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The trolley is on the move back to 69th St. Terminal. I, however walked the other way, over to the Regional Rail Station.

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The Media train station. The line used to continue from here out to West Chester. Now it just extends one more stop to Elwyn.

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There's no faregates, but you have to scan your Key card here. On the train, the conductor scans it again. I think there was a TVM at the other end of the platform for people who don't have a card. Then, at the downtown stations, you have to use your card to get through the faregates.

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Here's my ride back to the city. Unlike the regional rail lines serving Paoli, Trenton, and Wilmington, this one is only double track, and I don't think there's any other rail traffic besides the SEPTA service. Lots a grade crossings, too, and, unlike the trolley line, they have gates. Delaware County is somewhat more densely developed than some of the other Philadelphia suburbs, and while it has some nice areas, it's a little more downscale than, say, Montgomery County next door, The ride back took about 45 minutes, and I took out my hoagie to have lunch. I didn't get a picture because I has having my hands full keeping it on my lap on the bouncing train, but holy, cow, it was big. But it was a real Philly hoagie, with the kind of good Italian bread you can't get in other cities. I got off at Subirban Station, and walked around Center City for the rest of the afternoon.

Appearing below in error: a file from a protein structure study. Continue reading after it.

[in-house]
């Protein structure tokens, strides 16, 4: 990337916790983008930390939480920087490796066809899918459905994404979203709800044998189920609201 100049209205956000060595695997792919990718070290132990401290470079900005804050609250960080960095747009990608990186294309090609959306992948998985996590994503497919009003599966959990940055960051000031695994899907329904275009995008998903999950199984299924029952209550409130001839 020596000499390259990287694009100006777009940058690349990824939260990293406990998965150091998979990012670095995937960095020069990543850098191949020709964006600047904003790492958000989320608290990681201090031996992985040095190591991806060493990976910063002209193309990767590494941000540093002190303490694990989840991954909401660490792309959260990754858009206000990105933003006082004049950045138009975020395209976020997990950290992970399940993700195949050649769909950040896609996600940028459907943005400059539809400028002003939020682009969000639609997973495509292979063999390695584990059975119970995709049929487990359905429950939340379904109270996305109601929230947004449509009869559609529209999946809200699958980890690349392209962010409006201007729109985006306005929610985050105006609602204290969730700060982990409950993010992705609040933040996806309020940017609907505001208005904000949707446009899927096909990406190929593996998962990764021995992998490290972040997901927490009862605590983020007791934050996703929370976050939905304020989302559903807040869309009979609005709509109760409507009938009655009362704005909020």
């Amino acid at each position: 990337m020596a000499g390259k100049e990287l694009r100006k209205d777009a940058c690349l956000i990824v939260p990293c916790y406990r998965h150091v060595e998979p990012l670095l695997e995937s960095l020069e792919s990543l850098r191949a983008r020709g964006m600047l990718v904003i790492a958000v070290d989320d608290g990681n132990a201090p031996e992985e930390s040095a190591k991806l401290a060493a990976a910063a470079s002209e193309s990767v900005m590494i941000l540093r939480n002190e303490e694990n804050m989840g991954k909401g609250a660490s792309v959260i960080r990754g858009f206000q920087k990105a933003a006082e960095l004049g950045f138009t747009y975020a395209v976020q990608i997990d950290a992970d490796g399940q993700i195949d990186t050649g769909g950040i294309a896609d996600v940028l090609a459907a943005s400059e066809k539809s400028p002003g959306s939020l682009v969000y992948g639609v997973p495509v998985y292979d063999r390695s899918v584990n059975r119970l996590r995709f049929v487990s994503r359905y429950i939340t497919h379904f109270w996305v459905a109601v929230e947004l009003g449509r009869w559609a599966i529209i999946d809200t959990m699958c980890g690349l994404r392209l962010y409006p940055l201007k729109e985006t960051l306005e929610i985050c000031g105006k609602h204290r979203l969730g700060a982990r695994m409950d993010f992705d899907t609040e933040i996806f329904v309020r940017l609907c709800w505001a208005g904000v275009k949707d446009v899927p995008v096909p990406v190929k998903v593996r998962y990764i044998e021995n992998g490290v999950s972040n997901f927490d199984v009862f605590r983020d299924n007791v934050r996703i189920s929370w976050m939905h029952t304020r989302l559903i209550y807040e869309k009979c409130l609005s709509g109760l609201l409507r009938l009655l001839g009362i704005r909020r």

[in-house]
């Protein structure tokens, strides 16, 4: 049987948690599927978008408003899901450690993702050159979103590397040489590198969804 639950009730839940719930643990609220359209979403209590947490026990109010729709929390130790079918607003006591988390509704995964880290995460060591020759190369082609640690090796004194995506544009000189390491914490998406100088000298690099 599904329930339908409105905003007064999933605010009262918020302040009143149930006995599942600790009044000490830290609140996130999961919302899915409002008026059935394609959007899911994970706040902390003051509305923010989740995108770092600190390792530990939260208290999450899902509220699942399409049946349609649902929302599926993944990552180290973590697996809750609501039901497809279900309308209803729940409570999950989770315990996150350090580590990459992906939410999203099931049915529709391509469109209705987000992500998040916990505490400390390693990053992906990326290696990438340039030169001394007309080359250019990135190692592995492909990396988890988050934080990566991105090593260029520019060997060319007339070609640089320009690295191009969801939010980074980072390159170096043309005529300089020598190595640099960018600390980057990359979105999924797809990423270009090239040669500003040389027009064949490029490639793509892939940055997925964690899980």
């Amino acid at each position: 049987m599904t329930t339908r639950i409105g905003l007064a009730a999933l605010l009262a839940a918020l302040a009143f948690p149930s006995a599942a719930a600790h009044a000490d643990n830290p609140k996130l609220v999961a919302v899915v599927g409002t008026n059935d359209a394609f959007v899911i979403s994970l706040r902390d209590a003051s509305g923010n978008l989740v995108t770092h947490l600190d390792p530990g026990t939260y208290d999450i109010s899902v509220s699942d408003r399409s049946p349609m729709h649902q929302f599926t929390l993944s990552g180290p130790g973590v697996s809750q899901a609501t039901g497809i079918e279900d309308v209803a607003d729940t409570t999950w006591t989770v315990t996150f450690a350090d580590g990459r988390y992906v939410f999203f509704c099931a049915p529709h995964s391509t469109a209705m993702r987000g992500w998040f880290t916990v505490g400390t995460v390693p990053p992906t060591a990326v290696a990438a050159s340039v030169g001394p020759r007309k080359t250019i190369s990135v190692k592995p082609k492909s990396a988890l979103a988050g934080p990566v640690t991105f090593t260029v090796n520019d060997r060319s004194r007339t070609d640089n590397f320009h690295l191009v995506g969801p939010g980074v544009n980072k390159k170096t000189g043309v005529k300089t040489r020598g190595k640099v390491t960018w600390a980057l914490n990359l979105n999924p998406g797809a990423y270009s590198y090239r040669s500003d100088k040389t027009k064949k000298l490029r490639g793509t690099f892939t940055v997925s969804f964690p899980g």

-- To be continued.
 
Joined
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Baltimore. MD
Back in the city, it's always fun walking around in the old stomping grounds of my youth, seeing what's changed and what hasn't.